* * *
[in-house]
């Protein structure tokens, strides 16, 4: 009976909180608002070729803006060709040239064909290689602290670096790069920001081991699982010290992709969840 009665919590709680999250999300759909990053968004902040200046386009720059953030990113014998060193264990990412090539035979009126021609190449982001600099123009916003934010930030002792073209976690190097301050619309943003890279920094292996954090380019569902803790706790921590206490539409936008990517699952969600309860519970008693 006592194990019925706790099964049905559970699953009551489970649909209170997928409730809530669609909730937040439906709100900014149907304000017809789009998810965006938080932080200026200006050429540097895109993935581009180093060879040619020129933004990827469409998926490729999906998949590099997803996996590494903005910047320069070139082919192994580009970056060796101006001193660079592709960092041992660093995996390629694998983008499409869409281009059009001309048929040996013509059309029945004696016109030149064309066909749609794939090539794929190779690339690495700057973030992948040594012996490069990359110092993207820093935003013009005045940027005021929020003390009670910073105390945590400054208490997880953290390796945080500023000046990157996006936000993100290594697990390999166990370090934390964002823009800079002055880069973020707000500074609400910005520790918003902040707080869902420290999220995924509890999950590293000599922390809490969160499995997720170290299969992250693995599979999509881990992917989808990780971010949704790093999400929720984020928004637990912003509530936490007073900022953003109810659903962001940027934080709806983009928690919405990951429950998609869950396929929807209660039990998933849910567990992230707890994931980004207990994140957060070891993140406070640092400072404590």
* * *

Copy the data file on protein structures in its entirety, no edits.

[in-house]
């Protein structure tokens, strides 16, 4: 009976909180608002070729803006060709040239064909290689602290670096790069920001081991699982010290992709969840 009665919590709680999250999300759909990053968004902040200046386009720059953030990113014998060193264990990412090539035979009126021609190449982001600099123009916003934010930030002792073209976690190097301050619309943003890279920094292996954090380019569902803790706790921590206490539409936008990517699952969600309860519970008693 006592194990019925706790099964049905559970699953009551489970649909209170997928409730809530669609909730937040439906709100900014149907304000017809789009998810965006938080932080200026200006050429540097895109993935581009180093060879040619020129933004990827469409998926490729999906998949590099997803996996590494903005910047320069070139082919192994580009970056060796101006001193660079592709960092041992660093995996390629694998983008499409869409281009059009001309048929040996013509059309029945004696016109030149064309066909749609794939090539794929190779690339690495700057973030992948040594012996490069990359110092993207820093935003013009005045940027005021929020003390009670910073105390945590400054208490997880953290390796945080500023000046990157996006936000993100290594697990390999166990370090934390964002823009800079002055880069973020707000500074609400910005520790918003902040707080869902420290999220995924509890999950590293000599922390809490969160499995997720170290299969992250693995599979999509881990992917989808990780971010949704790093999400929720984020928004637990912003509530936490007073900022953003109810659903962001940027934080709806983009928690919405990951429950998609869950396929929807209660039990998933849910567990992230707890994931980004207990994140957060070891993140406070640092400072404590």